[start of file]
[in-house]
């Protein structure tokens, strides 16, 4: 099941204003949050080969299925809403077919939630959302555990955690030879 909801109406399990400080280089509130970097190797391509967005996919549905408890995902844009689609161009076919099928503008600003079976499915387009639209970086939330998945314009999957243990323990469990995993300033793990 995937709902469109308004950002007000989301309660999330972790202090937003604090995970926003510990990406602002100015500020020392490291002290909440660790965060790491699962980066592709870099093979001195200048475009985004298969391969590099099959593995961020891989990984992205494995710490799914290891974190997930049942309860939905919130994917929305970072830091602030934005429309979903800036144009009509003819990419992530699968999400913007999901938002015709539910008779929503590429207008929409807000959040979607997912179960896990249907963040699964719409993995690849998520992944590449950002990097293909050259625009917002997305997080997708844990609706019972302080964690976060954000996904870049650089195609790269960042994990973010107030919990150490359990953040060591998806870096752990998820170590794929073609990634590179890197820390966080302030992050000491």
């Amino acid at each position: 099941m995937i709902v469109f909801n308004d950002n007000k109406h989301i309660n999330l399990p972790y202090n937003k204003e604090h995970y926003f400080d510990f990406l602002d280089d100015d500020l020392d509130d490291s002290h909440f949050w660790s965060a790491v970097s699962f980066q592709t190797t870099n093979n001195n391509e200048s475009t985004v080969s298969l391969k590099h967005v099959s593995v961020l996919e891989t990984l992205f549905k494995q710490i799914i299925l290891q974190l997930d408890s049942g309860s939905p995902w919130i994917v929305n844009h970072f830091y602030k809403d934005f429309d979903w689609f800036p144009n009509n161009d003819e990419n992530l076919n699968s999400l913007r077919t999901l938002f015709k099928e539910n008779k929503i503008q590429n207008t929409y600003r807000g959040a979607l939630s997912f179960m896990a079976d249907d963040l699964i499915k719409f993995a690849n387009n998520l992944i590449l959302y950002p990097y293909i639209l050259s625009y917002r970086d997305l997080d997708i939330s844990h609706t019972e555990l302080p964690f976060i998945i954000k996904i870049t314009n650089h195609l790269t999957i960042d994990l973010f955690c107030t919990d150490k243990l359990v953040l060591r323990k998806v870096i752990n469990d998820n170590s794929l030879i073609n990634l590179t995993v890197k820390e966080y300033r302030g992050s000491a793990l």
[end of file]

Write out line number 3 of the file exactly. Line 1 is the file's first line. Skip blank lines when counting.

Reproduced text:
């Amino acid at each position: 099941m995937i709902v469109f909801n308004d950002n007000k109406h989301i309660n999330l399990p972790y202090n937003k204003e604090h995970y926003f400080d510990f990406l602002d280089d100015d500020l020392d509130d490291s002290h909440f949050w660790s965060a790491v970097s699962f980066q592709t190797t870099n093979n001195n391509e200048s475009t985004v080969s298969l391969k590099h967005v099959s593995v961020l996919e891989t990984l992205f549905k494995q710490i799914i299925l290891q974190l997930d408890s049942g309860s939905p995902w919130i994917v929305n844009h970072f830091y602030k809403d934005f429309d979903w689609f800036p144009n009509n161009d003819e990419n992530l076919n699968s999400l913007r077919t999901l938002f015709k099928e539910n008779k929503i503008q590429n207008t929409y600003r807000g959040a979607l939630s997912f179960m896990a079976d249907d963040l699964i499915k719409f993995a690849n387009n998520l992944i590449l959302y950002p990097y293909i639209l050259s625009y917002r970086d997305l997080d997708i939330s844990h609706t019972e555990l302080p964690f976060i998945i954000k996904i870049t314009n650089h195609l790269t999957i960042d994990l973010f955690c107030t919990d150490k243990l359990v953040l060591r323990k998806v870096i752990n469990d998820n170590s794929l030879i073609n990634l590179t995993v890197k820390e966080y300033r302030g992050s000491a793990l």